The Rahul Gandhi Gamble
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During the first general election of 1952, a candidate of the Rama Rajya Parishad who was standing against Pandit Nehru asked him asked him why he did not support a ban on cow slaughter. "Don't you love cows?" he asked. Nehru replied with his British sense of humour, "I love horses too." That was his way of putting the distance between loving an animal and deifying it.
Rama Rajya is again in the news with the BJP claiming that this is the one ideal of good governance that all Indians have always cherished. So it will be Rama Rajya, Rama Setu and Rama Mandir for the BJP? It shows how out of touch with India the party has become.
The Dalits cannot have much love for Rama Rajya after what happened to Sambuka in the Ramayana. Even the OBCs may object to the upper caste bias of the epic and modern women may not want a husband who treats them so badly as the hero of Ramayana treated his wife.
Also has the BJP learned nothing from the Rama Setu debate with DMK chief M Karunanidhi? The Ramayana is a different text in North India from what it is in the South. The anti-Brahman movement in the South was virulently against the North Indian version of Hinduism. The BJP has a long way to go before it realises that Hindu society lives on division and sub-division. It has survived for centuries without a single political authority precisely because of its ability to prevent any single group to get so large as to dominate. Hinduism is not a unifying creed.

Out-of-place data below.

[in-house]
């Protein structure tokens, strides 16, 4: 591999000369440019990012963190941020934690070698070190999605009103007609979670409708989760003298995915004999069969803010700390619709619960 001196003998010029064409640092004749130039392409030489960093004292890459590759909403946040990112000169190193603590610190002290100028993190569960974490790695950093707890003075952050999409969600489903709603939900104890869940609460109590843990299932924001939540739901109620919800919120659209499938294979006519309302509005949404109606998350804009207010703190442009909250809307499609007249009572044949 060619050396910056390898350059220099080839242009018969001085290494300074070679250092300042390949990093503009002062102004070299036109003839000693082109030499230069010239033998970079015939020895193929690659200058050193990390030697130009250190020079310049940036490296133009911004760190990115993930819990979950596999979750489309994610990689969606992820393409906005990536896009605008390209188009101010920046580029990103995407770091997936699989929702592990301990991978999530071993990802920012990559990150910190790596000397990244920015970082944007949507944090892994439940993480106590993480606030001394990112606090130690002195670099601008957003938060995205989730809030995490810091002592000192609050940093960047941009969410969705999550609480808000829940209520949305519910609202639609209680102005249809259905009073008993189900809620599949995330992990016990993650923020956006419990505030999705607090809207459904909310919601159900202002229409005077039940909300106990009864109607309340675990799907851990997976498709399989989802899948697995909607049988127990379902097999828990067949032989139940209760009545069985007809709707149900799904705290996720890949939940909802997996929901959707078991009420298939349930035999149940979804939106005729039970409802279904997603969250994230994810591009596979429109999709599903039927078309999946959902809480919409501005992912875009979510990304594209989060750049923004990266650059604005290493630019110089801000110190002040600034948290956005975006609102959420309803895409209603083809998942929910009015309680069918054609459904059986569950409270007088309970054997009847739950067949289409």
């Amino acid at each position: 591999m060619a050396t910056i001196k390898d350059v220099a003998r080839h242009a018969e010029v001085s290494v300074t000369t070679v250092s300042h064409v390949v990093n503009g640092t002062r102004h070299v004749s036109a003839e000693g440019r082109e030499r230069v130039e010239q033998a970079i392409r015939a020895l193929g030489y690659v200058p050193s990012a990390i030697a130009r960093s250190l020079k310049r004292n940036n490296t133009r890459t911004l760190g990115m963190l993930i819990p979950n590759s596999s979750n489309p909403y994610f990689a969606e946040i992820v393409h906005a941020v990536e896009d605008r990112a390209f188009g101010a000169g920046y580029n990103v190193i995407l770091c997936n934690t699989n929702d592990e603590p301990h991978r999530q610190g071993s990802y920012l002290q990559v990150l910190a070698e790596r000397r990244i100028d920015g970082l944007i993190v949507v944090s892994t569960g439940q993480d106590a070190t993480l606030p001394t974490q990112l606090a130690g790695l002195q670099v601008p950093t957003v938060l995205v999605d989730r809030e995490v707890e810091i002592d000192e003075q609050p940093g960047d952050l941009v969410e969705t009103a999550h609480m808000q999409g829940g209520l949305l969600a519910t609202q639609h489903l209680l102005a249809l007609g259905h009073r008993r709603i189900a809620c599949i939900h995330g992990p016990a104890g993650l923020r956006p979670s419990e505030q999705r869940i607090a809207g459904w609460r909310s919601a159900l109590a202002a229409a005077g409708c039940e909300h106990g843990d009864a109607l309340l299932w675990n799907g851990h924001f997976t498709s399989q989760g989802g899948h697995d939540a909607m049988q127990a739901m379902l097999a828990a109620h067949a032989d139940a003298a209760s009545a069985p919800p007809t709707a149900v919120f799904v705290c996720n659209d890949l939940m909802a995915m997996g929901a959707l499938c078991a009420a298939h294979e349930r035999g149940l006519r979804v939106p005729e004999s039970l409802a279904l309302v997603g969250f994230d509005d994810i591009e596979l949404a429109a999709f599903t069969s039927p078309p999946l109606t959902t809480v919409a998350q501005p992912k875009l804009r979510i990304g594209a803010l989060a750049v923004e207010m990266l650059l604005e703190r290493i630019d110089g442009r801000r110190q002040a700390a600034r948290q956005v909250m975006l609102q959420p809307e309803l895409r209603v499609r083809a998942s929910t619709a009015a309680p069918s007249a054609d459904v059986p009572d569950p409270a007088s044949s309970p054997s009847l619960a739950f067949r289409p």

Now after sixty years of sovereignty, we are once again seeing the same fragmenting tendencies rule the party structure. Like some ancient dynasty, the Nehru-Gandhi dynasty ruled over all of India for 42 years till 1989 with only an occasional usurper. Since 1989, the dynasty has never been in full power. It has to adjust to the demands of many regional subahdars and local nawabs.
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- Raja-Mandala: Maritime India versus Continental Delhi
- The Akhilesh-Mulayam duet
- We have turned our back to the intense food and drinking water distress